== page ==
Work Cited-

Barklow, William E. "Amphibious communication with sound in hippos, Hippopotamus amphibius." Animal behaviour 68.5 (2004):1125-1134.

Clausen, Steven. “Host preferences of tsetse (Diptera: Glossinidae) based on bloodmeal identifications.” Medical & Veterinary Entomology; Apr98, Vol. 12 Issue 2, p169-180, 12p.

“HIPPO - Hippopotamus amphibius.” South Africa Explored. South African Wildlife. http://www.sa-venues.com/wildlife/wildlife_hippo.htm

“Hippopotamus.”African Wildlife.  http://www.awf.org/content/wildlife/detail/hippopotamus

“Hippo's sweat mystery is finally revealed.” Online Science and Culture. May 2004. Prauda. 8 April 2007. <http://newsfromrussia.com/science/2004/05/27/54157.html>Lewison, Rebecca W. "Exploring behavior of an unusual megaherbivore: a spatially explicit foraging model of the hippopotamus." Ecological modelling 171.1/2 (2004):127-138.

Saikawa, Yoko. "Synthesis of hipposudoric and norhipposudoric acids: the pigments responsible for the color reaction of the red sweat of Hippopotamus amphibius." Tetrahedron letters 47.15 (2006):2535.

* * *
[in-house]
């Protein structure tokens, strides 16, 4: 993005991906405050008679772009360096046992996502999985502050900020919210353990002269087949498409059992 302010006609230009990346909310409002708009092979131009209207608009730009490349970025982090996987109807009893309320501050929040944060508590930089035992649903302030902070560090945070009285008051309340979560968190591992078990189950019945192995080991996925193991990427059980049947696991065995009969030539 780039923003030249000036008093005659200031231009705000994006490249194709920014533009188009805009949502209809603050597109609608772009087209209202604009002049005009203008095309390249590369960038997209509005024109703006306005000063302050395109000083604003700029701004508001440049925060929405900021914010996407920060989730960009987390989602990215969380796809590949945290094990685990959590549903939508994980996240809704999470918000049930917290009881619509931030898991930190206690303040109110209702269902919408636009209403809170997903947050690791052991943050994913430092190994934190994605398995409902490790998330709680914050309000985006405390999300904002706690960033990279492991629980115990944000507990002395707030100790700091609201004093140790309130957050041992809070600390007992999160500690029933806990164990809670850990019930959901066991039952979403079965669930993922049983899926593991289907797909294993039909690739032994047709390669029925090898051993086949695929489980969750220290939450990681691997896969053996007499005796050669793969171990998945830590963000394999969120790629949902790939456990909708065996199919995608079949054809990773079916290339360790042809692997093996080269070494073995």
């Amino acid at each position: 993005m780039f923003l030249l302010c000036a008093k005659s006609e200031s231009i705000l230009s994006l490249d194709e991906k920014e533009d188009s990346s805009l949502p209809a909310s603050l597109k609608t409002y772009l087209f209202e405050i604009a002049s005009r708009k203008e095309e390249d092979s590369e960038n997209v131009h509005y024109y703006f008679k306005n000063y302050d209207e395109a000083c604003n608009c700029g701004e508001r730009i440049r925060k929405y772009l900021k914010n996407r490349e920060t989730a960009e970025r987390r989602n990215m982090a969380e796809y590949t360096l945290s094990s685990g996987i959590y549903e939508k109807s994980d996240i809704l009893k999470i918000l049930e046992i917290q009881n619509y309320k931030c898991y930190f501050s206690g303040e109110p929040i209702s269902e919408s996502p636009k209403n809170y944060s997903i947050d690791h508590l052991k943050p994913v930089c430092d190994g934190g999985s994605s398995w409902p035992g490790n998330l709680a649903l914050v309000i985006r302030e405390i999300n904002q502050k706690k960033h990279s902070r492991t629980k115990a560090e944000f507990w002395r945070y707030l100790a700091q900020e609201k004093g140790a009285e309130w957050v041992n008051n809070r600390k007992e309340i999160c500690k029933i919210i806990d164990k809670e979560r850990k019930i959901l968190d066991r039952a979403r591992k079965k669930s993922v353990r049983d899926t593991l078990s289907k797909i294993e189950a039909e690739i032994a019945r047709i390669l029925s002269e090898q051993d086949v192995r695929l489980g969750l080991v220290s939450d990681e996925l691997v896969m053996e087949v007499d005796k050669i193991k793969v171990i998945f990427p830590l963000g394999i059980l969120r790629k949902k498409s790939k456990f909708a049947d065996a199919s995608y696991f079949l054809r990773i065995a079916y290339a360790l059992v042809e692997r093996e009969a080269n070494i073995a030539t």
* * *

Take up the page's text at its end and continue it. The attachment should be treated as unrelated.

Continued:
Schwarm, A.. "Digestion studies in captive Hippopotamidae: a group of large ungulates with an unusually low metabolic rate." Journal of animal physiology and animal nutrition 90.7/8 (2006):300-367.

About Me

My name is Lisa Frisch and I am a freshman at UW-La Crosse.  This webpage was made for Bio 203.  As of now, I am majoring in Biology and Spanish, and hopefully I will go on to medical school, but I'm unsure of exactly what job I want.  I chose the hippo as my organism because at the zoo I never saw them doing anything so I wanted to know what their life in the wild was like. Although they are not very fun to watch, they are still interesting because of the adaptations they have made to conserve energy and be able to hear above and below water at the same time.  It's also interesting that the whale is its closest relative because they look nothing alike.